I’ve figured out what is irking my nerves the worst about this Jem movie: colorism is at play here, and any casting choices that cause us (here, I mean specifically Blacks) to question and or/defend shades of Blackness will make me feel some kind of way.
As a child, I felt empowered by seeing Shana, the Black Hologram, and I could easily imagine her as a hopeful projection of my future self — a smart, kind, kick-ass kind of woman with savvy style and rich talent. She had chocolate skin and a thick, coily Afro. Even at the young age of 8-10 when the show aired, I knew seeing a REAL darker-skinned woman portraying characters on TV and film was uncommon, and to see one on a cartoon or in toys geared for girls like me was almost unheard of. The Shana in the movie does NOT fit this profile, and though the actress IS Black (half-Black), it took a double-take and a bit of digging to ascertain that fact (the released production stills and trailer make it a bit difficult to tell on sight).
I turned up a few good think-pieces written by others who have noticed the lightening of Shana’s character. I’ve learned that the backlash about the casting has made the actress, Aurora Perrineau, feel the need to stand up and defend/prove her Blackness, as I surely would have done in her case. We’ve seen similar situations when Zendaya Coleman was originally cast as Aaliyah and when Zoe Saldana was cast as Nina Simone. I have the utmost respect for these actresses, and I definitely respect the fact that in an industry where roles for women of color are comparatively limited, they have more factors to consider when choosing to accept or pass on a role. As Samantha Irby would say, “Bitches gotta eat.” However, they’re also put in the tricky position of having to defend their own skin when the movie machine seems to ignore the deeper implications of trading out for a more “European” look.
As Hollywood has a penchant for whitewashing characters of distinct ethnic appearance and background, it feels uncomfortable when we are forced, once again, to ask and to answer, “How Black is Black Enough?” Yes, all Black is beautiful, and all shades should be equally respected. The reality is that they are not, not even always within our own community. In these cases of portraying Black women with distinct skin tones and hair textures, these very attributes ARE necessary political statements in and of themselves. The skin tone and hair texture is part of the story even when it is not the focus of the story. Who wouldn’t throw a fit if were Halle Berry cast as Harriet Tubman and not Viola Davis? From a historical perspective, the darkness of Tubman’s skin frames a context around her narrative; a lighter skin tone would completely change how we viewed her through a historical lens and what we would know to be true of her life.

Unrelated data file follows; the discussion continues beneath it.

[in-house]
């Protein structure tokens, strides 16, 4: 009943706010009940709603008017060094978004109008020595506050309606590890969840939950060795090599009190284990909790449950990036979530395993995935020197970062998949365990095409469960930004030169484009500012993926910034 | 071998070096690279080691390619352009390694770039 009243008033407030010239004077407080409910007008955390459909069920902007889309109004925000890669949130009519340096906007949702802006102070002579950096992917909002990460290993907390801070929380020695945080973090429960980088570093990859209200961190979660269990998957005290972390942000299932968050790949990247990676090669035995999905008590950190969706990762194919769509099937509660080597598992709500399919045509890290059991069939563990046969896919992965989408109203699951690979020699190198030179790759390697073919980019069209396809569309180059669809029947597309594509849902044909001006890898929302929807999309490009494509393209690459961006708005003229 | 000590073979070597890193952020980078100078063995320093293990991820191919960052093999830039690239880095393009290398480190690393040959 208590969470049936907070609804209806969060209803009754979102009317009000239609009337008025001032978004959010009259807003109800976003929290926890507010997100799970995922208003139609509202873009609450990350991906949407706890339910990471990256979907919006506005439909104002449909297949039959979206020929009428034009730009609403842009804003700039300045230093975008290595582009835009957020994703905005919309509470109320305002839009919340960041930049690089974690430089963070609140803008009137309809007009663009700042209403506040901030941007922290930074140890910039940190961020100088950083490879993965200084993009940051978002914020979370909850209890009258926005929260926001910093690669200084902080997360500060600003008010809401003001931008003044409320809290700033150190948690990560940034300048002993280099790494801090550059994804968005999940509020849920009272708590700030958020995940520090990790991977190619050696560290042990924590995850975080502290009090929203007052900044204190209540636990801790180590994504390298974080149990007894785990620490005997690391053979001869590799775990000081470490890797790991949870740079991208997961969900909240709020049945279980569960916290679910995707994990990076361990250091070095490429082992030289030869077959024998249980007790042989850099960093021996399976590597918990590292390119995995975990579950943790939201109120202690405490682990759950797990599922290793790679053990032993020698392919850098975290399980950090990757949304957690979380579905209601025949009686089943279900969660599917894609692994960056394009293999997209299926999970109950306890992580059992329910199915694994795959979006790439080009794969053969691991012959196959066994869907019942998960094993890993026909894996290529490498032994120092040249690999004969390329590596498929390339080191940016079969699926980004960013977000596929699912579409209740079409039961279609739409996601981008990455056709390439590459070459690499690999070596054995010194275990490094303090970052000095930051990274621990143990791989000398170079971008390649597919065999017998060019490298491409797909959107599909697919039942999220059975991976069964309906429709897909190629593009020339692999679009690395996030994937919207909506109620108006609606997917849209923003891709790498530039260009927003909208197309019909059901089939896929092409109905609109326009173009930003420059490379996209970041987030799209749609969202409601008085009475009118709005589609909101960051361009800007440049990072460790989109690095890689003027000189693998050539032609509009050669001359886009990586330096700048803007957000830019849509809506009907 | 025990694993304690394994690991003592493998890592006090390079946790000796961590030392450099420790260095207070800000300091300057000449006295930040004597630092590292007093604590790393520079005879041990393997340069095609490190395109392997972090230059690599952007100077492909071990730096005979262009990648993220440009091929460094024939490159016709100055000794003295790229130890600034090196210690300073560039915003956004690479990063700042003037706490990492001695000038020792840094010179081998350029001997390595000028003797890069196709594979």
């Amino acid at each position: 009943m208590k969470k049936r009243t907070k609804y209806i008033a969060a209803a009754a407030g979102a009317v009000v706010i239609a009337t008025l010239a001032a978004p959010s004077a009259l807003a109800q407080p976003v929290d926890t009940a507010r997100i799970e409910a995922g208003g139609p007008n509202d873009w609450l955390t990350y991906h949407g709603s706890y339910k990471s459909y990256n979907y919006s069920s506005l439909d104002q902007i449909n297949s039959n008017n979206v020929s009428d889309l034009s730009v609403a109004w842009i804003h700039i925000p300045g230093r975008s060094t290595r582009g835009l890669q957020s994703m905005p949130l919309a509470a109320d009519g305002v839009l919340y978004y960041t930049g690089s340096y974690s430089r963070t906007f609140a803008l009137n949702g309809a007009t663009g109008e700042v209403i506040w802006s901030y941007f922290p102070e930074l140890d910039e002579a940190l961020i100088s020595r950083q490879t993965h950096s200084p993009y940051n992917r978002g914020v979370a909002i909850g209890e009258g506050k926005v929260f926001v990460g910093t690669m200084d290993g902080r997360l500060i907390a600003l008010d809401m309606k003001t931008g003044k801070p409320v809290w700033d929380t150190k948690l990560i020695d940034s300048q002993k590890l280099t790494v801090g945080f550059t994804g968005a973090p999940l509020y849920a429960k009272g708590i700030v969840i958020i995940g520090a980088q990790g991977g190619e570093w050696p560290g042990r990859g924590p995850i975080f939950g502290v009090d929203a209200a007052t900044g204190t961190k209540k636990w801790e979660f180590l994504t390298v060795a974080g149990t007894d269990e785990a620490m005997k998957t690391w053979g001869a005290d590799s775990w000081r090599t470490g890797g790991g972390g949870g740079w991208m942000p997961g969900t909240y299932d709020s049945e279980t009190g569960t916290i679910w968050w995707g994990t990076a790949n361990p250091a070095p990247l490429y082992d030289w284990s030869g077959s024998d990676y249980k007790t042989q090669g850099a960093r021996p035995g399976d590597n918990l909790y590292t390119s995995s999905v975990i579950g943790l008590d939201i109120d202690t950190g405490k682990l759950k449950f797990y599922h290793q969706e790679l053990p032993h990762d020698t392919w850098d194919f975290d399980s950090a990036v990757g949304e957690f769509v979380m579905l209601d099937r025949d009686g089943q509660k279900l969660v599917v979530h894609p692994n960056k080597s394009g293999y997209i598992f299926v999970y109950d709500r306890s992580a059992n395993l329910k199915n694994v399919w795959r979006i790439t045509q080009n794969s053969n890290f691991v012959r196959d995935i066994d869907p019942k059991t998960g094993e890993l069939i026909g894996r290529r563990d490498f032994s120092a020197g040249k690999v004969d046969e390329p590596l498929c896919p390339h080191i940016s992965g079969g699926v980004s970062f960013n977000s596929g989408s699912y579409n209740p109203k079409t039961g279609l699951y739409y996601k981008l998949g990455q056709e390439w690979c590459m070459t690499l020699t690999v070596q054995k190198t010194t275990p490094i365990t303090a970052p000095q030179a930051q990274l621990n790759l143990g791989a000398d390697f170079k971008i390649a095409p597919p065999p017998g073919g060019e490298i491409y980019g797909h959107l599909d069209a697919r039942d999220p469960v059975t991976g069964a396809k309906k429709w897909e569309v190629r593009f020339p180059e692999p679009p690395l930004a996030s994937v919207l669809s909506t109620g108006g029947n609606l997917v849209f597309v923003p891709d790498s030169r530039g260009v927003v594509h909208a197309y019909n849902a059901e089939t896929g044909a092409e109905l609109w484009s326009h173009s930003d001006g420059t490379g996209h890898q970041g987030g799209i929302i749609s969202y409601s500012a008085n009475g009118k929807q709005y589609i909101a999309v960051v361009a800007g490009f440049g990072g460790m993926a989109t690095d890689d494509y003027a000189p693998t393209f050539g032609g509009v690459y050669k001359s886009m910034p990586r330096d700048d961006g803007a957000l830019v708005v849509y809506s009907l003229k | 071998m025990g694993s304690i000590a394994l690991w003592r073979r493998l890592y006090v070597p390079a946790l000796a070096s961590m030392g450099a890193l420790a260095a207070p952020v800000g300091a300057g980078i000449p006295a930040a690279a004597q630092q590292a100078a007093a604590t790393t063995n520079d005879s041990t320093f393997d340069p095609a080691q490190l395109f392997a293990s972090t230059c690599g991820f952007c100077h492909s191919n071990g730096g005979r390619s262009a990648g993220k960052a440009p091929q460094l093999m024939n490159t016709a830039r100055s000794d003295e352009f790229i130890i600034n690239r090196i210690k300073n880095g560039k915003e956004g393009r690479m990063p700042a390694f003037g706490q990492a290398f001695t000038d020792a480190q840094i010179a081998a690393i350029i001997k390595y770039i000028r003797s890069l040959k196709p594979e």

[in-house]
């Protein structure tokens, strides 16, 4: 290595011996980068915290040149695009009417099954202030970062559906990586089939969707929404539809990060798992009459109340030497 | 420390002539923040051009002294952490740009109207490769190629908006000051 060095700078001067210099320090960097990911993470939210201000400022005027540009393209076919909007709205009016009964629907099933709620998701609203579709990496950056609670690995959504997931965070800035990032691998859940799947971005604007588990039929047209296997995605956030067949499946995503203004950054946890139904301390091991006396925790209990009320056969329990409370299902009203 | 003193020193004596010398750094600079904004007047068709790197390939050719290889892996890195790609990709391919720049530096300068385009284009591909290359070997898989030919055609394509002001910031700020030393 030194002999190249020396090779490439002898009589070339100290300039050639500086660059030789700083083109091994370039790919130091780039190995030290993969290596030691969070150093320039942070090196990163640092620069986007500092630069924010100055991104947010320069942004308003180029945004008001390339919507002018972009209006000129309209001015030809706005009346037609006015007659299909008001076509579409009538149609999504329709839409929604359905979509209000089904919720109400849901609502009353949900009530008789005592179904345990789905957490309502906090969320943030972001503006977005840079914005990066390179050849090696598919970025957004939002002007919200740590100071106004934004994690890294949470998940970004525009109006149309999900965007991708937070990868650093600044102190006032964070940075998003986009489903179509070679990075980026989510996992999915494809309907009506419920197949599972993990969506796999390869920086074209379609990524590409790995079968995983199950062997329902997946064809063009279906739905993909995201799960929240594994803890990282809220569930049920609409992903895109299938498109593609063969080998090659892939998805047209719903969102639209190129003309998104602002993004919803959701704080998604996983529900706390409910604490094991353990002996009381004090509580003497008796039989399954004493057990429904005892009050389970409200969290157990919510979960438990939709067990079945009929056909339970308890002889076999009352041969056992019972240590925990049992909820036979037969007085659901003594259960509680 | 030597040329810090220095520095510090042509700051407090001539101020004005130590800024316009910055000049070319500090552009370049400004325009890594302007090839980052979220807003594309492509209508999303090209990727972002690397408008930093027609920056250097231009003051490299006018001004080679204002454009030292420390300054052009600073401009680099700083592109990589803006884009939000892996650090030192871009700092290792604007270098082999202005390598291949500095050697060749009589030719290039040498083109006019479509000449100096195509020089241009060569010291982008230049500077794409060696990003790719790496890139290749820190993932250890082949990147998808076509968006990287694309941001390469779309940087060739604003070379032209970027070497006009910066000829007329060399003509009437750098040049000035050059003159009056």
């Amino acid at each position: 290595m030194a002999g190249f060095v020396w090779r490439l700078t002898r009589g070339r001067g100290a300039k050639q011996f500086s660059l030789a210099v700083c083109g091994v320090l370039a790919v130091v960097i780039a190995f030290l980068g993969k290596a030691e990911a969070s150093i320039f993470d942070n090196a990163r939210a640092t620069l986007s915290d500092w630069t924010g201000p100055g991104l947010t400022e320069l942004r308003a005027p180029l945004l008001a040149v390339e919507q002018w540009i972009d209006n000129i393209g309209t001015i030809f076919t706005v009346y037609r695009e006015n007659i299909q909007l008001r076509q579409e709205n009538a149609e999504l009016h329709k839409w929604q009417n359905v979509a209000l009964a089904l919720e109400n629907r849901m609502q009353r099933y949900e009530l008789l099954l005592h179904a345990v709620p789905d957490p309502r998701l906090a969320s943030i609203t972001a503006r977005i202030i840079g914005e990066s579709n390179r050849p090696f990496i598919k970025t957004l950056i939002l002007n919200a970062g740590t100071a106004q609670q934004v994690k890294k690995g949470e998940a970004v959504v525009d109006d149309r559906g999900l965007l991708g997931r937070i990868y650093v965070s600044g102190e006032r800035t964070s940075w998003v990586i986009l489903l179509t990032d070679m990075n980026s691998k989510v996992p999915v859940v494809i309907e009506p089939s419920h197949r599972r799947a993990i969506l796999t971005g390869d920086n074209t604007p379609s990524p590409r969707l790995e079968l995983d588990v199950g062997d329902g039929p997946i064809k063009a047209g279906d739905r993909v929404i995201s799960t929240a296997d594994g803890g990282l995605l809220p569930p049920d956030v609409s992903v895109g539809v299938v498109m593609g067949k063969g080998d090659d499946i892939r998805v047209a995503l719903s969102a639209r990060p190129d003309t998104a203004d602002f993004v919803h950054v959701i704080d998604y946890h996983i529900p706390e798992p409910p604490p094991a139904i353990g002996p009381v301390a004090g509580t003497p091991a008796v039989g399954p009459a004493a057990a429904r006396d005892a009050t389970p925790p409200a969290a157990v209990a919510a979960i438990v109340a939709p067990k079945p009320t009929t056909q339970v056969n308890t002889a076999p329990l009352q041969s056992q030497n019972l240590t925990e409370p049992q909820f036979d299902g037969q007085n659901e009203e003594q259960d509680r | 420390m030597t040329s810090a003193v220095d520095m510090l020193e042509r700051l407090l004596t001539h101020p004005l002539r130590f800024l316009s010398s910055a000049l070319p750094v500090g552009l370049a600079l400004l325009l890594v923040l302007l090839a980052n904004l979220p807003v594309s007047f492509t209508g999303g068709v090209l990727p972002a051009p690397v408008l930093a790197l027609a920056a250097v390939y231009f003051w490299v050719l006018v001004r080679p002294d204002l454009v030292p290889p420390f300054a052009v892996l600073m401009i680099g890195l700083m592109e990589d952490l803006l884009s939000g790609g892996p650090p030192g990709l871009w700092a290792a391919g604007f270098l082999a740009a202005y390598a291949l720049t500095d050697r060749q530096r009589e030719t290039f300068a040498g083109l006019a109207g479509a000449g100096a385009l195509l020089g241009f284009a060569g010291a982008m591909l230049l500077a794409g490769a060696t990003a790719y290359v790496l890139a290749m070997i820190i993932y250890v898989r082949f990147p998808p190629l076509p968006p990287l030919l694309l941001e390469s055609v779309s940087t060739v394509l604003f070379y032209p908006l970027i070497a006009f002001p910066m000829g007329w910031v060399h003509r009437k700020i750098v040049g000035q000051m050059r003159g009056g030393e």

There are inherently different challenges presented by having different skin tones and hair textures, because unfortunately, assumptions are made about the person based on those appearances. Or approaching it from a different angle, someone may identify closely and feel a deep connection to a character/historical figure because of a particular appearance. For a casting decision to ignore the importance of skin tone in the narrative of a Black character (especially one of some historical/cultural import) is to disrespect and ignore the rich history of the person being portrayed and his/her symbolic representation of those who identify with the character.
Shana, this 80’s rocker girl cartoon character, is no Harriet Tubman, but she IS of historical importance from a pop culture standpoint. There were tall, leggy Black Barbies with butt-length silky hair. I had a “Cornsilk” Cabbage Patch Kid bone-straight hair that I could brush. Then there was Shana, with her kinky ‘fro and milk chocolate skin. And though I sat in the kitchen every two weeks to get my hair pressed straight, she was me. And I think I’m a little bit salty that I will not be able to take my 9-year-old to the theatre and whisper in her ear, “Look, Kaelyn — she has hair kinda like yours.” I do not see myself anymore, and for that, I am not happy.